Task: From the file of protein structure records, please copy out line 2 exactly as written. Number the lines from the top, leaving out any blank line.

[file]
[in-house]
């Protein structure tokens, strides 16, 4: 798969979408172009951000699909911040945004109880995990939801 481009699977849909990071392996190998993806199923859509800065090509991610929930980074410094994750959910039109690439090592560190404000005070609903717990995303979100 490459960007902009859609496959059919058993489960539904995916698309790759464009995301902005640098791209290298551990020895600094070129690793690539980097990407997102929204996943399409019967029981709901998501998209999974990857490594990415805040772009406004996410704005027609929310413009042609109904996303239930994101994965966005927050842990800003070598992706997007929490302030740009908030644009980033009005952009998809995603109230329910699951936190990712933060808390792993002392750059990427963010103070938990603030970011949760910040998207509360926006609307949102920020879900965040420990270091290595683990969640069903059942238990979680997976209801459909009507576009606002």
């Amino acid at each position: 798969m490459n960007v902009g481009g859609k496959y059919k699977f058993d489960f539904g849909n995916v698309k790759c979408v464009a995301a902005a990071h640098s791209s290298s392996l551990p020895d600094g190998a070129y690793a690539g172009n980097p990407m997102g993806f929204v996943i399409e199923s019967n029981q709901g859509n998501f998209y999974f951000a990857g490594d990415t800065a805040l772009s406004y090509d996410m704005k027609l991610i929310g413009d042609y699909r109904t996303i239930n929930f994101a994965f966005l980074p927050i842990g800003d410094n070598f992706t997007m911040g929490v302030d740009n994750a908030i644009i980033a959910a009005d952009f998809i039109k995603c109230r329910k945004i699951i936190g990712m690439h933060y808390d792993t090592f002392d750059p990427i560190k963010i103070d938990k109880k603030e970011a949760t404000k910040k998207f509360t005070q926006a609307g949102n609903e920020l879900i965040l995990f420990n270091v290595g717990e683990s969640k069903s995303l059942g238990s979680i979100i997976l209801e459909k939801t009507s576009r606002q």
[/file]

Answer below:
């Protein structure tokens, strides 16, 4: 798969979408172009951000699909911040945004109880995990939801 481009699977849909990071392996190998993806199923859509800065090509991610929930980074410094994750959910039109690439090592560190404000005070609903717990995303979100 490459960007902009859609496959059919058993489960539904995916698309790759464009995301902005640098791209290298551990020895600094070129690793690539980097990407997102929204996943399409019967029981709901998501998209999974990857490594990415805040772009406004996410704005027609929310413009042609109904996303239930994101994965966005927050842990800003070598992706997007929490302030740009908030644009980033009005952009998809995603109230329910699951936190990712933060808390792993002392750059990427963010103070938990603030970011949760910040998207509360926006609307949102920020879900965040420990270091290595683990969640069903059942238990979680997976209801459909009507576009606002």